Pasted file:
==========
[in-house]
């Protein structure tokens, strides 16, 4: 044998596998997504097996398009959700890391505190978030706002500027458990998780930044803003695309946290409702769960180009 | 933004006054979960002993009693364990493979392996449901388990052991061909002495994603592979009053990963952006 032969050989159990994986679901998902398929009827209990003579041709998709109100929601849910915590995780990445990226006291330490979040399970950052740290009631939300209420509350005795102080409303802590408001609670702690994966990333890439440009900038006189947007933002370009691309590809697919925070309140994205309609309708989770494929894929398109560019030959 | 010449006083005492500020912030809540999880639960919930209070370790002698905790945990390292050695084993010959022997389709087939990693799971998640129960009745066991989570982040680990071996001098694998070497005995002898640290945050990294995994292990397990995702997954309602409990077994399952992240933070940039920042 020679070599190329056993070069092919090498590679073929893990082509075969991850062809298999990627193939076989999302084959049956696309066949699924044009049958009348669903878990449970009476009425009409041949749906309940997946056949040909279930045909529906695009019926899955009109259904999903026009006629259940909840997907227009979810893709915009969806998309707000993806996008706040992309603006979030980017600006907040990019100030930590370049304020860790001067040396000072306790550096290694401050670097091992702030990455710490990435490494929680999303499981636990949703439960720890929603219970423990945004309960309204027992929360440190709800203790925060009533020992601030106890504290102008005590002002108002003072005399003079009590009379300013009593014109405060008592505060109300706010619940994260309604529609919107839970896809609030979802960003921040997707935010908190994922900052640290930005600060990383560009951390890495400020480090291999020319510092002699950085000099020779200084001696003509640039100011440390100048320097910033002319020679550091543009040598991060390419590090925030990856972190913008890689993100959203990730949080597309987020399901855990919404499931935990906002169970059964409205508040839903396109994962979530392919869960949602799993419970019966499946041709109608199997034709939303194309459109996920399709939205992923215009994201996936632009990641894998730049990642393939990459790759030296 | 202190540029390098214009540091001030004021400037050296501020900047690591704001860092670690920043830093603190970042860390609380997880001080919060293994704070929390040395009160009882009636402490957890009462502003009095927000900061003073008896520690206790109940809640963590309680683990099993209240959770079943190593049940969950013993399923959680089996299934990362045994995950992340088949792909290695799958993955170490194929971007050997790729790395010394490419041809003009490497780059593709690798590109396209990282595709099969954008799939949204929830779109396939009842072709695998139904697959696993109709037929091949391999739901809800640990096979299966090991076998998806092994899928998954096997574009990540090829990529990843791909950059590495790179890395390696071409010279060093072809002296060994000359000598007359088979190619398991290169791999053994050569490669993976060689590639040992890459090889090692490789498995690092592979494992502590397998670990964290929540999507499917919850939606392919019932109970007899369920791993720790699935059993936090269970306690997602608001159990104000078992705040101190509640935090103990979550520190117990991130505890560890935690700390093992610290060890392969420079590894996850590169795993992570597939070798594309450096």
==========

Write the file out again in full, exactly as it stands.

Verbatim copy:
[in-house]
């Protein structure tokens, strides 16, 4: 044998596998997504097996398009959700890391505190978030706002500027458990998780930044803003695309946290409702769960180009 | 933004006054979960002993009693364990493979392996449901388990052991061909002495994603592979009053990963952006 032969050989159990994986679901998902398929009827209990003579041709998709109100929601849910915590995780990445990226006291330490979040399970950052740290009631939300209420509350005795102080409303802590408001609670702690994966990333890439440009900038006189947007933002370009691309590809697919925070309140994205309609309708989770494929894929398109560019030959 | 010449006083005492500020912030809540999880639960919930209070370790002698905790945990390292050695084993010959022997389709087939990693799971998640129960009745066991989570982040680990071996001098694998070497005995002898640290945050990294995994292990397990995702997954309602409990077994399952992240933070940039920042 020679070599190329056993070069092919090498590679073929893990082509075969991850062809298999990627193939076989999302084959049956696309066949699924044009049958009348669903878990449970009476009425009409041949749906309940997946056949040909279930045909529906695009019926899955009109259904999903026009006629259940909840997907227009979810893709915009969806998309707000993806996008706040992309603006979030980017600006907040990019100030930590370049304020860790001067040396000072306790550096290694401050670097091992702030990455710490990435490494929680999303499981636990949703439960720890929603219970423990945004309960309204027992929360440190709800203790925060009533020992601030106890504290102008005590002002108002003072005399003079009590009379300013009593014109405060008592505060109300706010619940994260309604529609919107839970896809609030979802960003921040997707935010908190994922900052640290930005600060990383560009951390890495400020480090291999020319510092002699950085000099020779200084001696003509640039100011440390100048320097910033002319020679550091543009040598991060390419590090925030990856972190913008890689993100959203990730949080597309987020399901855990919404499931935990906002169970059964409205508040839903396109994962979530392919869960949602799993419970019966499946041709109608199997034709939303194309459109996920399709939205992923215009994201996936632009990641894998730049990642393939990459790759030296 | 202190540029390098214009540091001030004021400037050296501020900047690591704001860092670690920043830093603190970042860390609380997880001080919060293994704070929390040395009160009882009636402490957890009462502003009095927000900061003073008896520690206790109940809640963590309680683990099993209240959770079943190593049940969950013993399923959680089996299934990362045994995950992340088949792909290695799958993955170490194929971007050997790729790395010394490419041809003009490497780059593709690798590109396209990282595709099969954008799939949204929830779109396939009842072709695998139904697959696993109709037929091949391999739901809800640990096979299966090991076998998806092994899928998954096997574009990540090829990529990843791909950059590495790179890395390696071409010279060093072809002296060994000359000598007359088979190619398991290169791999053994050569490669993976060689590639040992890459090889090692490789498995690092592979494992502590397998670990964290929540999507499917919850939606392919019932109970007899369920791993720790699935059993936090269970306690997602608001159990104000078992705040101190509640935090103990979550520190117990991130505890560890935690700390093992610290060890392969420079590894996850590169795993992570597939070798594309450096």